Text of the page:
US 3701994 A
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United States Patent Bateman 1541 GASOLINE STATION ACCOUNTING SYSTEM  Inventor: Coates F. Bateman, West Hartford,
 Assignee: Veeder Industries Incl, Hartford,
Conn. I  Filed: Sept. 8, 1970  Appl. No.: 70,342
 US. Cl 346/43, 222/30, 235/94 R, v 1 346/60 [5 1] Int. Cl. .3671! 5/24  Field 0f Search .,346/43, 60', 98; 222/30, 25, 222/26; 235/94, 92 FL  1 References Cited UNITED STATES PATENTS 2,254,661 9/1941 Markley et al ..346/60 x 1151 3,701,994 1451 Oct, 31, 1972 3 ,030,0l 5 4/1962 Wieslander et al. ..235/94 3,430,252 2/1969 Bonner ..346/43 3 ,508,681 4/1970 Fitzgerald ..222/30 3,512,157 5/1970 Zuckerman ..346/43 Primary Examiner -Joseph W. Hartary Attorney--Prutzman, Hayes, Kalb & Chilton [5 7] ABSTRACT A gasolinestation accountingsystem for a multiple grade gasoline station comprising a manually operable printing recorder for each grade having coaxial totalizer and clock printing counters and manually operable to provide a single line printout of the total volume of the grade of gasoline dispensed and the day and time of the printout.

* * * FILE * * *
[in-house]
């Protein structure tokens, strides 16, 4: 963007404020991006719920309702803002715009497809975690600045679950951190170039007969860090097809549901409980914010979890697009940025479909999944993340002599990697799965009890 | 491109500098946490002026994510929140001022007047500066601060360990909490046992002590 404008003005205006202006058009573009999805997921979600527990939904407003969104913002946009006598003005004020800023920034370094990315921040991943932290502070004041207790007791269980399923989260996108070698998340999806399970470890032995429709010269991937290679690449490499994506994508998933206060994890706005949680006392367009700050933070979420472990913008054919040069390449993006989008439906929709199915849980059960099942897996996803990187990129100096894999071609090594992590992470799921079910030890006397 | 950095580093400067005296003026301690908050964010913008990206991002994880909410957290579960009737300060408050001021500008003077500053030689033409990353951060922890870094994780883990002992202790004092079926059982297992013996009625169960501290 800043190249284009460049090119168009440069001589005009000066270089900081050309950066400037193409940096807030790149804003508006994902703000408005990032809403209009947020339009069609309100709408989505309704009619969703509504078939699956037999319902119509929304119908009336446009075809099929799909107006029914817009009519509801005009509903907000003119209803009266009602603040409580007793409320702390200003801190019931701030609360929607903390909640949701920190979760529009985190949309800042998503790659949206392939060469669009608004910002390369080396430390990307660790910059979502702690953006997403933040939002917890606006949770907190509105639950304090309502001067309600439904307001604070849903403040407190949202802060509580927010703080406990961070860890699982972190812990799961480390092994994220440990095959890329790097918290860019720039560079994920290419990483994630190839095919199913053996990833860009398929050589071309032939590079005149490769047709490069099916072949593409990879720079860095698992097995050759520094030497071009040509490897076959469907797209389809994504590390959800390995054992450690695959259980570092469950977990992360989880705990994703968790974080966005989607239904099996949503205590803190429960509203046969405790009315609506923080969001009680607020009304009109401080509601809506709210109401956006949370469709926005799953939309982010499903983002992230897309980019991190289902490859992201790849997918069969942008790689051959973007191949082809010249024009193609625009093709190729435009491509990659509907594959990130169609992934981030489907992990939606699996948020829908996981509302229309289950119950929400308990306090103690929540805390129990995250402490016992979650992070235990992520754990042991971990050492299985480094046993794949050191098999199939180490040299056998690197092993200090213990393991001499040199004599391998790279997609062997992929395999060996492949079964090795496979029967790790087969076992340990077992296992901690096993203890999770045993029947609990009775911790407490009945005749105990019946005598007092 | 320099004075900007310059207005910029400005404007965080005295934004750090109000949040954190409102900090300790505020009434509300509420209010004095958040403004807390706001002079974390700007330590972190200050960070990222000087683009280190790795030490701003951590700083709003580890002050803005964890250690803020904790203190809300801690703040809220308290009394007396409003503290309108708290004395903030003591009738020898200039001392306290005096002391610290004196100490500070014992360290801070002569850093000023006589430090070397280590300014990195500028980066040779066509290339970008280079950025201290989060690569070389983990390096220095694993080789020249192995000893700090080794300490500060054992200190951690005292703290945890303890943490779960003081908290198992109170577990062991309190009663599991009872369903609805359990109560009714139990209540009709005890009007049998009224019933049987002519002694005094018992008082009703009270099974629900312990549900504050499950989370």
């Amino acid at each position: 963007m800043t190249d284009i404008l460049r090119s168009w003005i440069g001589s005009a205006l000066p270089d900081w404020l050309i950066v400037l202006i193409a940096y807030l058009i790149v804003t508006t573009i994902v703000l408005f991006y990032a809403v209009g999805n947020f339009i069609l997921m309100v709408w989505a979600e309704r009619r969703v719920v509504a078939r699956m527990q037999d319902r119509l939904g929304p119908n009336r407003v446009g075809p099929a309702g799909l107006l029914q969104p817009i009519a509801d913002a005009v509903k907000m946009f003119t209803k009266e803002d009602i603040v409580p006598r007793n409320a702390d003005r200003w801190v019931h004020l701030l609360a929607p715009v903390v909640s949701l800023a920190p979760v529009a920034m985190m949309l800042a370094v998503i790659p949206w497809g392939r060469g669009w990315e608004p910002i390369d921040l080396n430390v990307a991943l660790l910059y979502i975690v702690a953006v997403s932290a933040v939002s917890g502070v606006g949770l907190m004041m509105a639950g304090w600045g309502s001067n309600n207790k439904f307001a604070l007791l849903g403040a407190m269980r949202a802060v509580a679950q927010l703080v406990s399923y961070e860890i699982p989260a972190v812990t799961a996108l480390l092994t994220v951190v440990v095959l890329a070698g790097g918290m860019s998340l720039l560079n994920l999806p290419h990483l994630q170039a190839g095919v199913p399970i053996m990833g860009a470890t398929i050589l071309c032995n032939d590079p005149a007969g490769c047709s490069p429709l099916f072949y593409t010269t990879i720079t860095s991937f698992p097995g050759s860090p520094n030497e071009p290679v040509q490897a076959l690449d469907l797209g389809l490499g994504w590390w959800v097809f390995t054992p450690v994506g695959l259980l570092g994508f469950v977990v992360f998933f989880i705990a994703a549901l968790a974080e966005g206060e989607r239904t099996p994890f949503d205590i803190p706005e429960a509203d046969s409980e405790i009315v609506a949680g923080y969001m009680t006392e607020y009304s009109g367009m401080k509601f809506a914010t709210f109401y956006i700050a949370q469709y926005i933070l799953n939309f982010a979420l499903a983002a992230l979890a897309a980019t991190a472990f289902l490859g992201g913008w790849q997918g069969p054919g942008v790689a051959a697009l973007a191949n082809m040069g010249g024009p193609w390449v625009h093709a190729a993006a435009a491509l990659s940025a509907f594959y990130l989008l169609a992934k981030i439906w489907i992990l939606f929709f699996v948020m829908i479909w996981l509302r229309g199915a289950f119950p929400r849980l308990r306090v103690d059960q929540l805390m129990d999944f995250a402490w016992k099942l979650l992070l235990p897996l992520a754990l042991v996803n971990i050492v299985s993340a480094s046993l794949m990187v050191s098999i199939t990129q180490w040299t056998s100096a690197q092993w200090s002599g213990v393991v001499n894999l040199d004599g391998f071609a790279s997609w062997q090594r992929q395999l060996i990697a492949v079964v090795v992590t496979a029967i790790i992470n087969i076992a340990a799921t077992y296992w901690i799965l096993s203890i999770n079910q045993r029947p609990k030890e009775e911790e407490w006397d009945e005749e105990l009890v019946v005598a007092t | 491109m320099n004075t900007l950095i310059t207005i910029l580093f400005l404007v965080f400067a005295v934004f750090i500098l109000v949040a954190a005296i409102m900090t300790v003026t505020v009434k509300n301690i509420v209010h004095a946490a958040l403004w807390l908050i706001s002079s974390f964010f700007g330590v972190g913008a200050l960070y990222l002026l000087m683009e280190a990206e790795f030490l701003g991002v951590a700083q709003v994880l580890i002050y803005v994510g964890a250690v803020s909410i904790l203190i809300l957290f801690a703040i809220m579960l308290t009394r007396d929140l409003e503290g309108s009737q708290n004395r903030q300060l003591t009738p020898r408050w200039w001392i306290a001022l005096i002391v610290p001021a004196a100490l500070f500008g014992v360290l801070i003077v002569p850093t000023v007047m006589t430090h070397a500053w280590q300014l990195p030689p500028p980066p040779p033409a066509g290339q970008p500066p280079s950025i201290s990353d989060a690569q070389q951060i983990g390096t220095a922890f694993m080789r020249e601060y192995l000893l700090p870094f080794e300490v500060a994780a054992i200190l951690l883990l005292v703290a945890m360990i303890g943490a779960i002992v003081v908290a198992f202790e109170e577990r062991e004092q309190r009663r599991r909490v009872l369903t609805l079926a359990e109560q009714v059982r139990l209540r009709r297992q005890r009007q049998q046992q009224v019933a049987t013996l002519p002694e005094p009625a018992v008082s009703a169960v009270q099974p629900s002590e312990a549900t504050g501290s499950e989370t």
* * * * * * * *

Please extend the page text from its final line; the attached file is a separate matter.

I 4 Claims, 2 Drawing Figures PATENTEnnct 31 m2 V 3. 70 1, 994
SHEET 0F 2 Q DUU DH mmQZmJm DHU DMD mwOZmj INVENTOR COATES F. BATEMAN ATTORNEYS pointed out more in detail hereinafter.
. v v 1 I GASOLINE STATION ACCOUNTING SYSTEM BRIEF SUMMARY OF THE INVENTION The present invention relates generally to gasoline station accounting systems and more particularly to a gasoline station accounting system adapted to provide a'printout of the volume of gasoline dispensed.
It is a principal aim of thepresent invention to provide a new and improved gasoline station accounting system adapted to provide a separate printout of the total volume of each grade of gasoline dispensed from a multiple grade gasoline station; c